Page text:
According to Bruce, too few riders consider their
bike’s actual needs when buying tyres. “Sadly,
many riders base their choices on what a mate said
at breakfast or on what they read in a tyre review
32 RIDEFAST MAGAZINE NOVEMBER 2017
- forgetting that - that tyre was likely tested under
race conditions, not on normal roads where the
environment changes constantly owing to things
like speed, heat, obstacles, lean angles and road
surface. The variables are never the same… Dealers
often quote on cheaper tyre sets just to get sales,
without considering factors such as speed rating and
load index, and the customer’s actual bike specs. It’s
dangerous and unethical. Riders with the wrong setup
are effectively risking their lives every time they
get on their bikes.”
On their advertising blurbs, the Bike Tyre Warehouse
Group regularly punts #bestadvice, #bestservice,
#bestprice – in that order. “It’s the essence of our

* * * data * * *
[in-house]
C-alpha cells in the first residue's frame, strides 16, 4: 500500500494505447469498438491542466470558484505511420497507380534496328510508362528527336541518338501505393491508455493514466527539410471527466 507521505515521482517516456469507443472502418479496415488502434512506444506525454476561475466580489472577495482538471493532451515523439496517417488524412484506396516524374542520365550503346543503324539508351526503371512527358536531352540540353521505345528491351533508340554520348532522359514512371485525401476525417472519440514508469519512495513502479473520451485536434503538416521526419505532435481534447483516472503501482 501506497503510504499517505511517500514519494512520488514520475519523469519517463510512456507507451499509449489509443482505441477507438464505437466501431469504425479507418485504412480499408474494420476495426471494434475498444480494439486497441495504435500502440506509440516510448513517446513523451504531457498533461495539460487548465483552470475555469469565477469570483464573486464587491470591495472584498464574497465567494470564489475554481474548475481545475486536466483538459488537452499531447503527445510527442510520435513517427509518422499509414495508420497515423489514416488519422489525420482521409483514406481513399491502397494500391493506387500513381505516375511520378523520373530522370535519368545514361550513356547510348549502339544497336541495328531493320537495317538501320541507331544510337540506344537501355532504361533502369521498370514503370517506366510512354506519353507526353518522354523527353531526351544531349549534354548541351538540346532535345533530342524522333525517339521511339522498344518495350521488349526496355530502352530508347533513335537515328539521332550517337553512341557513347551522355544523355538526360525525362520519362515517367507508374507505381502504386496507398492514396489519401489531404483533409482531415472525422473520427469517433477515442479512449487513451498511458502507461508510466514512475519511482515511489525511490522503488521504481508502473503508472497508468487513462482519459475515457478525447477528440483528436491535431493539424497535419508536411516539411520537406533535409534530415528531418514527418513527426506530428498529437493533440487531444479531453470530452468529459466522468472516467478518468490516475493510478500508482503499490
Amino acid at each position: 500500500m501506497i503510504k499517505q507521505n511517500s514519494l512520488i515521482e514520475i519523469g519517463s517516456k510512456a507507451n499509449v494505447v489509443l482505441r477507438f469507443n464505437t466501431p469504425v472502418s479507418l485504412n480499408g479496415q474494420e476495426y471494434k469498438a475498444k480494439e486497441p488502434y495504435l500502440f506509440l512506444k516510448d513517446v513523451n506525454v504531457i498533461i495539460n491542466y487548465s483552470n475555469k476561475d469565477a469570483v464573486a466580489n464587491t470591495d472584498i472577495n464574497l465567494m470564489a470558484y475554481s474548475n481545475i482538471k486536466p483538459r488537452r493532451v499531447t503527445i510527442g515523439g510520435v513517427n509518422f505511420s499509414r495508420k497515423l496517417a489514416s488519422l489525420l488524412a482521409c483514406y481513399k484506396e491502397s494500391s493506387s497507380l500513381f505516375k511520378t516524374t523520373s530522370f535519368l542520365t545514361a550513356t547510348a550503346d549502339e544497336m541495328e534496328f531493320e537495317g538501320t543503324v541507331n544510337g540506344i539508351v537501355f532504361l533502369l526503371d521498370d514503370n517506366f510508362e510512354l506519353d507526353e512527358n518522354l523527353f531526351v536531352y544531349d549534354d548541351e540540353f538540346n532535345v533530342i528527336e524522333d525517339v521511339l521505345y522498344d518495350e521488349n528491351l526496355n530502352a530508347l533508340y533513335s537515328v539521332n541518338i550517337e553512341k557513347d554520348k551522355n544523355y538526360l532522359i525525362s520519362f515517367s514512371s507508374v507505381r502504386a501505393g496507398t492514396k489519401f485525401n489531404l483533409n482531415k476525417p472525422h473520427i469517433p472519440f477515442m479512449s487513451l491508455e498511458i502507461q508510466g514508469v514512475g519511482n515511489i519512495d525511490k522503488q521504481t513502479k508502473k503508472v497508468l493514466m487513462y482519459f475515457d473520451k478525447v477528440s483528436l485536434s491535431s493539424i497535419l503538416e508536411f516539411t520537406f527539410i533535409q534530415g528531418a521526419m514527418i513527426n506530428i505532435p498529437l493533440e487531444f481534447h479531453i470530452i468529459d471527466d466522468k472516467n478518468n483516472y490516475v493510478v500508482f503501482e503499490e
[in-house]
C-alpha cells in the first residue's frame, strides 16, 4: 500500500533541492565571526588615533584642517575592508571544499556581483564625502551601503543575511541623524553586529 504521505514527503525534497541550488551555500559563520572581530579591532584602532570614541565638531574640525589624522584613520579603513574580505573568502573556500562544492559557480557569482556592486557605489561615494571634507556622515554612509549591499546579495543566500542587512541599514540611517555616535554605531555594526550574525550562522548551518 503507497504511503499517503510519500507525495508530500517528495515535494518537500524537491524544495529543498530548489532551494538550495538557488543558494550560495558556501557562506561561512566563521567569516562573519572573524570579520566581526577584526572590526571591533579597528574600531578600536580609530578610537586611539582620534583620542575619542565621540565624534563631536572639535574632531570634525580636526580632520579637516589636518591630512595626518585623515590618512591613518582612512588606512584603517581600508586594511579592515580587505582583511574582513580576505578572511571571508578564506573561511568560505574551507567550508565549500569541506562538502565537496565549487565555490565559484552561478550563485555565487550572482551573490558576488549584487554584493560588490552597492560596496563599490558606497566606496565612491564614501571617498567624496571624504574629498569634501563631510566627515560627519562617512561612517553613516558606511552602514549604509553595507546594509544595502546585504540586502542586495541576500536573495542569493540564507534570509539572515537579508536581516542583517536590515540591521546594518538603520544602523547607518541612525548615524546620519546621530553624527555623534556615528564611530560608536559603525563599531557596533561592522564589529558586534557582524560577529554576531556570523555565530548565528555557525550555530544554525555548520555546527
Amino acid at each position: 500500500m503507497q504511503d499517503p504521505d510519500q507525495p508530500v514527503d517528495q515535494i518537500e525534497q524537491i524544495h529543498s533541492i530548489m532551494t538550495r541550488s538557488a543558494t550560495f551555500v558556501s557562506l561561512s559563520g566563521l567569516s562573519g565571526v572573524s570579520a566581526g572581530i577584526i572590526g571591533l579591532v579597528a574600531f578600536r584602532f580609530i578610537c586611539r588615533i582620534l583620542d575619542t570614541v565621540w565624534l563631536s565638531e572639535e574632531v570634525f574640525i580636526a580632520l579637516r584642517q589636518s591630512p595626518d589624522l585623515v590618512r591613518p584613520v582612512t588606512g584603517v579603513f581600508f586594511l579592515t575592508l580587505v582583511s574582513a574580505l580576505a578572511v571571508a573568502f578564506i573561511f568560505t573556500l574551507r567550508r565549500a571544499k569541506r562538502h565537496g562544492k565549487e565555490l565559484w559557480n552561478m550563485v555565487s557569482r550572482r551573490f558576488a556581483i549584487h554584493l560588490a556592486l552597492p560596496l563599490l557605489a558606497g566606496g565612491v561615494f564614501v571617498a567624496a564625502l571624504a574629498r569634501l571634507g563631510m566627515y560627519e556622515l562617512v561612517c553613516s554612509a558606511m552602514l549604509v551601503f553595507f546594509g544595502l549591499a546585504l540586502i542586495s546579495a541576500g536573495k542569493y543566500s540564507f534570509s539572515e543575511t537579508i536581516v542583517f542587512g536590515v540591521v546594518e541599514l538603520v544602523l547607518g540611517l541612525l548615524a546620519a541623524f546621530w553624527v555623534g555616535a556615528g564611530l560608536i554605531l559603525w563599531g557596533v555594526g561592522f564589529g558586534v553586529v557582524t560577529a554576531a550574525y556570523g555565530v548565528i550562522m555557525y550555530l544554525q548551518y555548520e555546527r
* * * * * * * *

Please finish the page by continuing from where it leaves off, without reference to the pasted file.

brand,” Bruce explains. “I believe in helping clients
make informed purchases, in providing professional
service by qualified technicians at our fitment
centres and in charging advertised prices only, not
more (unless fitment is complicated due to the type
of bike, in which case we quote before purchase).”
Constant innovation and out-of-the-box thinking
seems to be part of Bruce’s winning business
formula. Just three months after launching his
retail operation, he became the first to negotiate
motorcycle tyre insurance for dual purpose bikes
– those that are used for both on- and off-road
applications. This insurance product is now a
standard offering for the Bike Tyre Warehouse
Group, included in the price of all tyre products
sold by their stores. Given the number of potholes
and amount of debris on our roads, it’s a valuable